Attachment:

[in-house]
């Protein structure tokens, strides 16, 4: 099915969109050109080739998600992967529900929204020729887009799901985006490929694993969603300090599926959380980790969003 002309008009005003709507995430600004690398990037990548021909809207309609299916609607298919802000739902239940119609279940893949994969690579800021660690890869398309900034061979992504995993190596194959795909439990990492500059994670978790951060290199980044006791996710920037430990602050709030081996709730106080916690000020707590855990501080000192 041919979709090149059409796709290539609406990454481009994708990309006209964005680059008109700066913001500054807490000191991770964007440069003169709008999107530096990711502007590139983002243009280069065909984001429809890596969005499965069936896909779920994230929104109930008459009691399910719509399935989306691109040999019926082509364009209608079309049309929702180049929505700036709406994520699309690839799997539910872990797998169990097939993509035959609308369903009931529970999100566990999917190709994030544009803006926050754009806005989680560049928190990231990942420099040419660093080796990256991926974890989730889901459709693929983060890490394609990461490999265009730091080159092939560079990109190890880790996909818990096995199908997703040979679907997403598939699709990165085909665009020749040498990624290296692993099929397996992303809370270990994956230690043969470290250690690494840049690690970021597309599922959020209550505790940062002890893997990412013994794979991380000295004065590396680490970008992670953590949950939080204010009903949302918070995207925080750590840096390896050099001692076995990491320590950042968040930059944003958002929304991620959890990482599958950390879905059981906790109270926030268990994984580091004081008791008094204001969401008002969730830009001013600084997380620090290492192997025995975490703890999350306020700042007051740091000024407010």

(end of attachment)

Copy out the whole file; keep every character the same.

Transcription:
[in-house]
């Protein structure tokens, strides 16, 4: 099915969109050109080739998600992967529900929204020729887009799901985006490929694993969603300090599926959380980790969003 002309008009005003709507995430600004690398990037990548021909809207309609299916609607298919802000739902239940119609279940893949994969690579800021660690890869398309900034061979992504995993190596194959795909439990990492500059994670978790951060290199980044006791996710920037430990602050709030081996709730106080916690000020707590855990501080000192 041919979709090149059409796709290539609406990454481009994708990309006209964005680059008109700066913001500054807490000191991770964007440069003169709008999107530096990711502007590139983002243009280069065909984001429809890596969005499965069936896909779920994230929104109930008459009691399910719509399935989306691109040999019926082509364009209608079309049309929702180049929505700036709406994520699309690839799997539910872990797998169990097939993509035959609308369903009931529970999100566990999917190709994030544009803006926050754009806005989680560049928190990231990942420099040419660093080796990256991926974890989730889901459709693929983060890490394609990461490999265009730091080159092939560079990109190890880790996909818990096995199908997703040979679907997403598939699709990165085909665009020749040498990624290296692993099929397996992303809370270990994956230690043969470290250690690494840049690690970021597309599922959020209550505790940062002890893997990412013994794979991380000295004065590396680490970008992670953590949950939080204010009903949302918070995207925080750590840096390896050099001692076995990491320590950042968040930059944003958002929304991620959890990482599958950390879905059981906790109270926030268990994984580091004081008791008094204001969401008002969730830009001013600084997380620090290492192997025995975490703890999350306020700042007051740091000024407010």